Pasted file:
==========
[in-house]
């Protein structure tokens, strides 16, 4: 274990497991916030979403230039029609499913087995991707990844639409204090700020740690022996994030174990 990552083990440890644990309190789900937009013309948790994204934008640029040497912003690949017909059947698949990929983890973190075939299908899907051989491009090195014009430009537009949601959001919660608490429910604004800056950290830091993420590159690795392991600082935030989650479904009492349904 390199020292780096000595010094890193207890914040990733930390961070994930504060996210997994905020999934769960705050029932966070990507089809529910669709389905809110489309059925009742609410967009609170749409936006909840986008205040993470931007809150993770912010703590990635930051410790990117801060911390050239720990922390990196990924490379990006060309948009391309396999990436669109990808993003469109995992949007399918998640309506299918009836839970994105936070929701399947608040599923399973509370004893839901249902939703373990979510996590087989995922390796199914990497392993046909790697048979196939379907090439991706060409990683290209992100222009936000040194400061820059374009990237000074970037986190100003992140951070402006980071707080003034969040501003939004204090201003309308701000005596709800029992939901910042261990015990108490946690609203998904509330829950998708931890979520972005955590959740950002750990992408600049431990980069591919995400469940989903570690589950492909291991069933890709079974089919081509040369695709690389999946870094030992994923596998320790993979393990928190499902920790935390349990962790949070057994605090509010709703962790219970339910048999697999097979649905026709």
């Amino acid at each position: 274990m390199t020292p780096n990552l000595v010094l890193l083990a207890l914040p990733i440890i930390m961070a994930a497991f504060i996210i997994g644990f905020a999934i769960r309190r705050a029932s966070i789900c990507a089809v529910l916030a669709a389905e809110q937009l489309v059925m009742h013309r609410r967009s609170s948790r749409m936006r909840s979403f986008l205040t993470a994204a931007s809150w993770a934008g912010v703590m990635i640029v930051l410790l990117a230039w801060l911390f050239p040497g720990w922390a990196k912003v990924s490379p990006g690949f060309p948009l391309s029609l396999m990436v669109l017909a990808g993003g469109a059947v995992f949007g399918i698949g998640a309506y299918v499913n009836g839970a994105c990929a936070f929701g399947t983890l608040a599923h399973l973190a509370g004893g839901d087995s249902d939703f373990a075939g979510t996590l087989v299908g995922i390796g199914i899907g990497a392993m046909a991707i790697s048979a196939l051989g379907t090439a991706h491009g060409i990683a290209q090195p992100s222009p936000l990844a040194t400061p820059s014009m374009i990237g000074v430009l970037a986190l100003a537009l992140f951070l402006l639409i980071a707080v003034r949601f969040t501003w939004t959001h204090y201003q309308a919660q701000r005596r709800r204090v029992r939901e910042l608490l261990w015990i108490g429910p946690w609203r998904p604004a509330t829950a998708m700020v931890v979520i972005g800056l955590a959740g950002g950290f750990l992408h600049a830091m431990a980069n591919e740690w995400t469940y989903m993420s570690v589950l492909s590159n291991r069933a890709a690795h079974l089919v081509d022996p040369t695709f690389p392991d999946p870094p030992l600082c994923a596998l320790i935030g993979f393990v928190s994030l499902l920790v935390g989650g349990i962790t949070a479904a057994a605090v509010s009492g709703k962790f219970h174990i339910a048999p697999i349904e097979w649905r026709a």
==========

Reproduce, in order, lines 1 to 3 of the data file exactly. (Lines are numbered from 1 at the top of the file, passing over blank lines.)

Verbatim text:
[in-house]
């Protein structure tokens, strides 16, 4: 274990497991916030979403230039029609499913087995991707990844639409204090700020740690022996994030174990 990552083990440890644990309190789900937009013309948790994204934008640029040497912003690949017909059947698949990929983890973190075939299908899907051989491009090195014009430009537009949601959001919660608490429910604004800056950290830091993420590159690795392991600082935030989650479904009492349904 390199020292780096000595010094890193207890914040990733930390961070994930504060996210997994905020999934769960705050029932966070990507089809529910669709389905809110489309059925009742609410967009609170749409936006909840986008205040993470931007809150993770912010703590990635930051410790990117801060911390050239720990922390990196990924490379990006060309948009391309396999990436669109990808993003469109995992949007399918998640309506299918009836839970994105936070929701399947608040599923399973509370004893839901249902939703373990979510996590087989995922390796199914990497392993046909790697048979196939379907090439991706060409990683290209992100222009936000040194400061820059374009990237000074970037986190100003992140951070402006980071707080003034969040501003939004204090201003309308701000005596709800029992939901910042261990015990108490946690609203998904509330829950998708931890979520972005955590959740950002750990992408600049431990980069591919995400469940989903570690589950492909291991069933890709079974089919081509040369695709690389999946870094030992994923596998320790993979393990928190499902920790935390349990962790949070057994605090509010709703962790219970339910048999697999097979649905026709």
């Amino acid at each position: 274990m390199t020292p780096n990552l000595v010094l890193l083990a207890l914040p990733i440890i930390m961070a994930a497991f504060i996210i997994g644990f905020a999934i769960r309190r705050a029932s966070i789900c990507a089809v529910l916030a669709a389905e809110q937009l489309v059925m009742h013309r609410r967009s609170s948790r749409m936006r909840s979403f986008l205040t993470a994204a931007s809150w993770a934008g912010v703590m990635i640029v930051l410790l990117a230039w801060l911390f050239p040497g720990w922390a990196k912003v990924s490379p990006g690949f060309p948009l391309s029609l396999m990436v669109l017909a990808g993003g469109a059947v995992f949007g399918i698949g998640a309506y299918v499913n009836g839970a994105c990929a936070f929701g399947t983890l608040a599923h399973l973190a509370g004893g839901d087995s249902d939703f373990a075939g979510t996590l087989v299908g995922i390796g199914i899907g990497a392993m046909a991707i790697s048979a196939l051989g379907t090439a991706h491009g060409i990683a290209q090195p992100s222009p936000l990844a040194t400061p820059s014009m374009i990237g000074v430009l970037a986190l100003a537009l992140f951070l402006l639409i980071a707080v003034r949601f969040t501003w939004t959001h204090y201003q309308a919660q701000r005596r709800r204090v029992r939901e910042l608490l261990w015990i108490g429910p946690w609203r998904p604004a509330t829950a998708m700020v931890v979520i972005g800056l955590a959740g950002g950290f750990l992408h600049a830091m431990a980069n591919e740690w995400t469940y989903m993420s570690v589950l492909s590159n291991r069933a890709a690795h079974l089919v081509d022996p040369t695709f690389p392991d999946p870094p030992l600082c994923a596998l320790i935030g993979f393990v928190s994030l499902l920790v935390g989650g349990i962790t949070a479904a057994a605090v509010s009492g709703k962790f219970h174990i339910a048999p697999i349904e097979w649905r026709a």